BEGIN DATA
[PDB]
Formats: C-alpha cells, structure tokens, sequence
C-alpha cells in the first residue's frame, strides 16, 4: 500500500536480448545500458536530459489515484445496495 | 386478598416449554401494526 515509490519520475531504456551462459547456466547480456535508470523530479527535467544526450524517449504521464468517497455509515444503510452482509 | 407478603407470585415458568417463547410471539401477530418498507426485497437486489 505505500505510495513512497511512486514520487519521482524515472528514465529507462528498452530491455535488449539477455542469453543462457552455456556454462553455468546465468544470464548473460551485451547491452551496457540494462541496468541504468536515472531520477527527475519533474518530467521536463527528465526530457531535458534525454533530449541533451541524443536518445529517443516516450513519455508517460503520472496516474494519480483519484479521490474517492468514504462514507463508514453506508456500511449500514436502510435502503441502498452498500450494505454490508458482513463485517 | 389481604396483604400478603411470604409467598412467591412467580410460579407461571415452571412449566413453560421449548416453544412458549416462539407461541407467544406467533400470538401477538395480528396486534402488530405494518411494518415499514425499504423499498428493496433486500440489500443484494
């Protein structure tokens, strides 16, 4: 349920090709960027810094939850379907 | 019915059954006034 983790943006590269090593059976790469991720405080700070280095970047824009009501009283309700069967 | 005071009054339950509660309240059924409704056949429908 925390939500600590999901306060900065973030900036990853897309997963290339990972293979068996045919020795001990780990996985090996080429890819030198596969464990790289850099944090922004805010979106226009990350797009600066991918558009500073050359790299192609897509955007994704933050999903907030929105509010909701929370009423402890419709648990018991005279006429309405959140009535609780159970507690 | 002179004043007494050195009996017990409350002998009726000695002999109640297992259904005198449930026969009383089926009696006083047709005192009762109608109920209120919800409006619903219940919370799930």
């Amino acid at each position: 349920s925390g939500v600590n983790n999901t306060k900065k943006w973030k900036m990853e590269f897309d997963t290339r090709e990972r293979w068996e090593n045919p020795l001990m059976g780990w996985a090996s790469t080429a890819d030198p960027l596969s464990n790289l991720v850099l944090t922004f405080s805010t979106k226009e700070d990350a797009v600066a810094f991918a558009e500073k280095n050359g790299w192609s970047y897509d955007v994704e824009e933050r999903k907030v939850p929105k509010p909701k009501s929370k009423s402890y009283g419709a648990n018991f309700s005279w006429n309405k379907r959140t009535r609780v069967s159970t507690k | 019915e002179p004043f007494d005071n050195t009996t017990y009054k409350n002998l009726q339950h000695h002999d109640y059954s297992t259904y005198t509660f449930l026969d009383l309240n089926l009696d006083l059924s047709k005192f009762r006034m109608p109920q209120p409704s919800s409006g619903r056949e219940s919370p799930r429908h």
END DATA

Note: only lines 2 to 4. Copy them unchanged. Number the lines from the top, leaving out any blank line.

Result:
Formats: C-alpha cells, structure tokens, sequence
C-alpha cells in the first residue's frame, strides 16, 4: 500500500536480448545500458536530459489515484445496495 | 386478598416449554401494526 515509490519520475531504456551462459547456466547480456535508470523530479527535467544526450524517449504521464468517497455509515444503510452482509 | 407478603407470585415458568417463547410471539401477530418498507426485497437486489 505505500505510495513512497511512486514520487519521482524515472528514465529507462528498452530491455535488449539477455542469453543462457552455456556454462553455468546465468544470464548473460551485451547491452551496457540494462541496468541504468536515472531520477527527475519533474518530467521536463527528465526530457531535458534525454533530449541533451541524443536518445529517443516516450513519455508517460503520472496516474494519480483519484479521490474517492468514504462514507463508514453506508456500511449500514436502510435502503441502498452498500450494505454490508458482513463485517 | 389481604396483604400478603411470604409467598412467591412467580410460579407461571415452571412449566413453560421449548416453544412458549416462539407461541407467544406467533400470538401477538395480528396486534402488530405494518411494518415499514425499504423499498428493496433486500440489500443484494
């Protein structure tokens, strides 16, 4: 349920090709960027810094939850379907 | 019915059954006034 983790943006590269090593059976790469991720405080700070280095970047824009009501009283309700069967 | 005071009054339950509660309240059924409704056949429908 925390939500600590999901306060900065973030900036990853897309997963290339990972293979068996045919020795001990780990996985090996080429890819030198596969464990790289850099944090922004805010979106226009990350797009600066991918558009500073050359790299192609897509955007994704933050999903907030929105509010909701929370009423402890419709648990018991005279006429309405959140009535609780159970507690 | 002179004043007494050195009996017990409350002998009726000695002999109640297992259904005198449930026969009383089926009696006083047709005192009762109608109920209120919800409006619903219940919370799930």